legal position – confusion which results in an environment
where pupils think they can get away with it. The research
concluded that homophobic bullying is the most widespread form of
abuse in schools.
But what many teachers fail to realise is that the legislation
applies to local authorities, and has never legally applied to the
activities of individual schools, teachers or governors.
Additionally, section 104 of the Local Government Act 2000
stipulates that section 28 should not stop schools from taking
steps to prevent any form of bullying.
Schools already have a legal duty to draw up an anti-bullying
policy – which should be fortified by the government’s
anti-bullying pack for schools.3 This refers explicitly
to homophobic bullying. It recommends strategies to combat it,
including challenging homophobic language and exploring sexism and
sexual bullying, through the curriculum.
But the impact of homophobic bullying on young people whose
sexuality is still developing can be severe. More than half of
those bullied contemplate suicide, with 30 per cent attempting it
more than once. Nearly three-quarters become truants, resulting in
lowered academic achievement. Seventeen per cent go on to have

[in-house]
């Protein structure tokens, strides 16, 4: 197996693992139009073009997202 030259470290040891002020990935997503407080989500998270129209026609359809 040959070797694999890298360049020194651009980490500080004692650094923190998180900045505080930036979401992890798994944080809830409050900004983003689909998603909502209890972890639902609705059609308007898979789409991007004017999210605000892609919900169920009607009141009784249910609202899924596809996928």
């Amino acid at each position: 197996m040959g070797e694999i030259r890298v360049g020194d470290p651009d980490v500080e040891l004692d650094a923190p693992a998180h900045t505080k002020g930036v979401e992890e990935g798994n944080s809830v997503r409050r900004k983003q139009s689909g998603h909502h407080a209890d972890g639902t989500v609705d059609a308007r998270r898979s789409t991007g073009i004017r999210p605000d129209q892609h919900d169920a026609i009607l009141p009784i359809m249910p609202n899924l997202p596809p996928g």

long-term mental health problems.4
So what can schools do, apart from having anti-bullying
policies? A recent report5 suggests a whole-school
– Identifying the problem by noting incidents.
– Identifying the factors in the school that might hinder or
support anti-homophobic bullying work.
– Considering when developing school policies whether there needs
to be specific mention of homophobic bullying.
– Providing pupils with anonymous ways to put across their
– Giving pupils access to a confidential service.
– Consulting with parents about an inclusive bullying policy.
– Providing specific training for staff on how to tackle homophobic
Mulholland says: “Homophobic bullying is the last
acceptable form of discrimination in schools, and the